We have noticed an unfortunate tendency in news coverage these days that we can call the Stossel Effect -- after John Stossel, the ABC talking head who did as much as anyone to make government-bashing as fashionable as it currently is. The trick is to maximize the peccadilloes of public officials while making minimal efforts to examine the much more flagrant depredations that go on all the time -- at far greater expense to the public -- in the private sector.
It's easy to find examples of petty and not-so-petty self-aggrandizers on the public payroll. (State senator John Ford is a veritable three-ring circus all by himself.) It's harder to discover and expose scandals such as Enron and WorldCom while they're happening. The difference is that between nickels and dimes and billions of dollars. But for some reason the small change is easier to see -- or, at least, easier to make a fuss about.
We had an object lesson in this kind of tunnel vision this week at the public meeting of the Shelby County Commission. All the buzz was about the refusal of two commissioners to accept new vinyl chairs that had been purchased to replace the shabby old cloth ones they'd been using.
The two dissenters -- Republican Bruce Thompson and Democrat Deidre Malone -- justified their actions on the basis of public frugality. As Thompson, who voted against earlier expenditures on computers and office renovations, said: "I have taken a consistent line against spending taxpayer money on ourselves." Malone -- who, like Thompson, reclaimed her old cloth chair from a county warehouse -- concurred.
Each of them, however, was asked subsequently to deal with actions of theirs that were arguably contradictory. Malone voted with six other commissioners Monday to enable a homebuilding project from developer Rusty Hyneman that would violate the density limitations of the 1999 agreement that provided sewer connections to the Gray's Creek area. Commissioner Linda Rendtorff, one of those opposing the project, noted that its estimated immediate financial impact would be a negative one of $150,000. "And that's conservative," acknowledged Thompson.
For his part, Thompson was challenged by Chairman Marilyn Loeffel for his prior sponsorship (along with Malone) of a $3 million county grant to the Memphis BioTech Foundation. "His wife works there," the chairman noted.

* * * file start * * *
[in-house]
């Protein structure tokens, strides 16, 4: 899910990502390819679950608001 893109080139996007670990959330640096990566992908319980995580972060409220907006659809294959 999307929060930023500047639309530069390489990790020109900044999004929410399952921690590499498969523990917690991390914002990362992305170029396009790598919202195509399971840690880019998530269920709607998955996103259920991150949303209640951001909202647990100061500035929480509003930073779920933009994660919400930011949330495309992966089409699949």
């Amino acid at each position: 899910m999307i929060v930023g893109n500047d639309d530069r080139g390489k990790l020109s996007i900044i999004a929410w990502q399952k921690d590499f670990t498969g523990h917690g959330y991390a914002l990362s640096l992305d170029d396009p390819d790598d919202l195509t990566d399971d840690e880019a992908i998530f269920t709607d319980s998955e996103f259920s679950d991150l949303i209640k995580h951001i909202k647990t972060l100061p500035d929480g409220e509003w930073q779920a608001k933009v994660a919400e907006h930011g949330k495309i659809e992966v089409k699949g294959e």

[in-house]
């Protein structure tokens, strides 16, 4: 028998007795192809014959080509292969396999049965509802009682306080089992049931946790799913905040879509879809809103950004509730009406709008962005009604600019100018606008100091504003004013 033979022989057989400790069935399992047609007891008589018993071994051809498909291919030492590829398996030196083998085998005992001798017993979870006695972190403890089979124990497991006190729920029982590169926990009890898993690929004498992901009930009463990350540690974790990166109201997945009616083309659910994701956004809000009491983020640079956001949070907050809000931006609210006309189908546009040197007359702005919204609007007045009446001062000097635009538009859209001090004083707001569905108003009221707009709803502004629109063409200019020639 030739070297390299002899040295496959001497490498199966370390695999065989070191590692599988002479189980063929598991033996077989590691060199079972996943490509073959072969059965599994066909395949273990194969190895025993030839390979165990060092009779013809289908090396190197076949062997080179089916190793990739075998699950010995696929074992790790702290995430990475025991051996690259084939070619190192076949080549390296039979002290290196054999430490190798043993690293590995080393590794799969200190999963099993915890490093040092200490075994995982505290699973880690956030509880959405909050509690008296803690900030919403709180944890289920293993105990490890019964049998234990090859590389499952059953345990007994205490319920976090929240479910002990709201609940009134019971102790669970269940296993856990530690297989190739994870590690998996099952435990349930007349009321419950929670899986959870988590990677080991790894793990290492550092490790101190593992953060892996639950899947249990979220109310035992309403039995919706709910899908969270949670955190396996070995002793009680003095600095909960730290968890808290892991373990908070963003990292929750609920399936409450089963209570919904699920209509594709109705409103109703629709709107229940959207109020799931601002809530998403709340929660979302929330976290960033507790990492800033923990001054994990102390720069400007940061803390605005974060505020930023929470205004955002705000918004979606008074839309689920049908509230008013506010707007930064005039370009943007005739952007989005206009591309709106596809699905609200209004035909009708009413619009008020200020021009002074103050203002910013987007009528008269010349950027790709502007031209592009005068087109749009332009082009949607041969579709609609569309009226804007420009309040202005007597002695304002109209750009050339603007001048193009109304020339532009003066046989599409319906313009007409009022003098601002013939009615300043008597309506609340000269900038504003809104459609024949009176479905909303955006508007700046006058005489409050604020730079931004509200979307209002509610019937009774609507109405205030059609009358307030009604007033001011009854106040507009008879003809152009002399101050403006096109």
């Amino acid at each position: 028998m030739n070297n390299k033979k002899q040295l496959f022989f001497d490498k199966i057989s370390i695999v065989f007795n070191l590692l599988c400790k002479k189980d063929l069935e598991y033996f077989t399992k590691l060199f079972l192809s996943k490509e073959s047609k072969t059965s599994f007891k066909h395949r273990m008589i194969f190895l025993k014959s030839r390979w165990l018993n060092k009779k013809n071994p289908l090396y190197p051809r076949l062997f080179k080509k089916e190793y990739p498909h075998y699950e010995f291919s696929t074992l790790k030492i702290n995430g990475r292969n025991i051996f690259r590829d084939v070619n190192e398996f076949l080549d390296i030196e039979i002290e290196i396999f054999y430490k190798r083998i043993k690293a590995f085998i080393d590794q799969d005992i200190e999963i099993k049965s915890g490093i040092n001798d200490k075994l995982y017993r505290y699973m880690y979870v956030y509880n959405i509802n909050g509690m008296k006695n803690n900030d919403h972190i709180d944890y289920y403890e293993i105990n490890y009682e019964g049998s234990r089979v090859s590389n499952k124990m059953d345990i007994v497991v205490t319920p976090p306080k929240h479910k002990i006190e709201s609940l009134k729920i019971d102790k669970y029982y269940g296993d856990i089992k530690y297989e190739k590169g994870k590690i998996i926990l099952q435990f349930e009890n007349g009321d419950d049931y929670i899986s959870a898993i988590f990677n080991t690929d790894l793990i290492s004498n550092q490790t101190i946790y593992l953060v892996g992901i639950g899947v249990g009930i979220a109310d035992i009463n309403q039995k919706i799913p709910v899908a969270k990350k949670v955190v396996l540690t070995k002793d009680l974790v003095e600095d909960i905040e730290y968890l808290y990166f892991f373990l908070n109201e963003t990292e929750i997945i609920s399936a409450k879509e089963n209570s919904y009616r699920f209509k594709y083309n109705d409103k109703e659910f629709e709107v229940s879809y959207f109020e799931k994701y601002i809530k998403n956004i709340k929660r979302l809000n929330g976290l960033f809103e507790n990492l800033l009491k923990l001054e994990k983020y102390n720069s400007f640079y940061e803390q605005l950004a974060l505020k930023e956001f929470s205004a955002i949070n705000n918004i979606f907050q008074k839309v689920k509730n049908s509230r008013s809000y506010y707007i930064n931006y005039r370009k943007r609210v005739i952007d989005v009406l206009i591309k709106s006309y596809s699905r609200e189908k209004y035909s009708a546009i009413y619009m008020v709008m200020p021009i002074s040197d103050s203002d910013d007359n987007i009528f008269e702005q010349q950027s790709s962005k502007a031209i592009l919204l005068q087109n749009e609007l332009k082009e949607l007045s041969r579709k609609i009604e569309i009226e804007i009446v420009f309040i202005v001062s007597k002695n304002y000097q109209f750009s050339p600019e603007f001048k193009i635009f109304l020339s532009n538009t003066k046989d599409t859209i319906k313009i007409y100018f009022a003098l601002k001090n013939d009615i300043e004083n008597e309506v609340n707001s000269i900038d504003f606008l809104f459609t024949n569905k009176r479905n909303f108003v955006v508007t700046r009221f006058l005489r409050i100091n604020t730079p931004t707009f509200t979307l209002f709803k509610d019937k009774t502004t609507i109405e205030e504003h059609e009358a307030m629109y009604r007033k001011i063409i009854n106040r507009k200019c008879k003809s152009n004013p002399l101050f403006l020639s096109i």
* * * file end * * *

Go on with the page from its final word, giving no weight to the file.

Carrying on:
We have no reason to doubt the good faith or conscientiousness of either Thomp-son or Malone. Malone argues that long-term economic benefits to the county of Hyneman's new development will outweigh short-term costs. And Thompson, citing a finding from county attorney Brian Kuhn that no conflict of interest exists on account of his wife's employment with Memphis BioTech, points out that other backers of significant public money for the foundation include Governor Phil Bredesen, U.S. senator Bill Frist, and the Memphis City Council as a body. Thompson, too, argues that the long-term benefits of a short-term investment will be considerable.
We would suggest, however, that the compelling arguments of Commissioners Thompson and Malone may have been overshadowed -- and, to some extent, undercut -- by the furor attending the fact of whether they would or would not deign to sit in chairs that cost the taxpayers less than $200 each. In defending the relatively modest expenditures, Commissioner Rendtorff noted that her old chair had broken under her two or three years back, requiring a visit to the hospital.
Hopefully, nothing similar will befall Commissioners Thompson and Malone. Their occasional overreactions notwithstanding, we do admire the fact that they won't sit still for overspending.